Harris, the finalist who is an ex-corrections officer, questioned the district’s decision to terminate its police contract in the first place. Clearly the district felt its schools could be dangerous if it saw the need to station armed police in the buildings, he said. But those threats “didn’t disappear just because there was social injustice with George Floyd.” He worried that community pushback prompted school officials to hire support specialists without law enforcement experience even though they could be “just as authoritative as a police officer” but without adequate experience in confronting dangerous situations.

“A social worker is not going to break up a fight — they’re just not,” he said. “I’ve been in schools for many years, and they’re not. They may know how to de-escalate one, but once it gets to an area of unsafe environment, they’re not paid to do that, they don’t even have that type of training.”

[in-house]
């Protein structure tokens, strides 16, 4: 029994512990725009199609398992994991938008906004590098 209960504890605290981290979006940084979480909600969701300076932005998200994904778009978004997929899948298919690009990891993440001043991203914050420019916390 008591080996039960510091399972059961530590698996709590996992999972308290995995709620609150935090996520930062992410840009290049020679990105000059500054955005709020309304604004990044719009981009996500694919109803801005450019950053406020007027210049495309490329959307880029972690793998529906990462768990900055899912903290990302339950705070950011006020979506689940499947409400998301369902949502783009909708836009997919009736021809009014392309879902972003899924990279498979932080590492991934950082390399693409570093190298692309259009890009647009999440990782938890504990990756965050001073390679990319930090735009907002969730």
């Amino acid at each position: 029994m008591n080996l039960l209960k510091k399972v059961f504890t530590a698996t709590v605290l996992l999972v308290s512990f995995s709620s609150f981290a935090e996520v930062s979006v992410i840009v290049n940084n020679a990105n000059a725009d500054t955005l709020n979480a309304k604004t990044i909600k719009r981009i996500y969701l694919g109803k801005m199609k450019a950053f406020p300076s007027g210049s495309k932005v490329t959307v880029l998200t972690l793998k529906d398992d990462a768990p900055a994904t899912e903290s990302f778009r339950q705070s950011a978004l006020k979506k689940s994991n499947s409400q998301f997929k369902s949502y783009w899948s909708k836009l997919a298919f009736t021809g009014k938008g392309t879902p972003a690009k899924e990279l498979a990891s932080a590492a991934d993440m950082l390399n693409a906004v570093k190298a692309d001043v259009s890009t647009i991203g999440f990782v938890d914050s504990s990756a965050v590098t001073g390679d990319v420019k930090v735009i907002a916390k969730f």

But Ali, the finalist who turned down the job offer, said he supported the school board’s decision to terminate the police contract because students made their opposition loud and clear. He said he felt the support specialist position would be a marked improvement. Deans and other support staff know what students experience at home and know how to create positive relationships, he said.

Rather than serving as a “person of authority,” the support specialists will offer students someone they “can go to for help and seek out advice,” he said. “It’s more of a person you can see as a mentor, a role model, someone you can get support from.”

Even though the lengthy hiring process led Ali to leave his job with the Minneapolis district, he has just one regret: leaving behind the students he got to know as a dean.

“I just hope whoever got the position that I declined is there for the kids and is there for the staff and the parents,” he said. “I know it’s not an easy job.”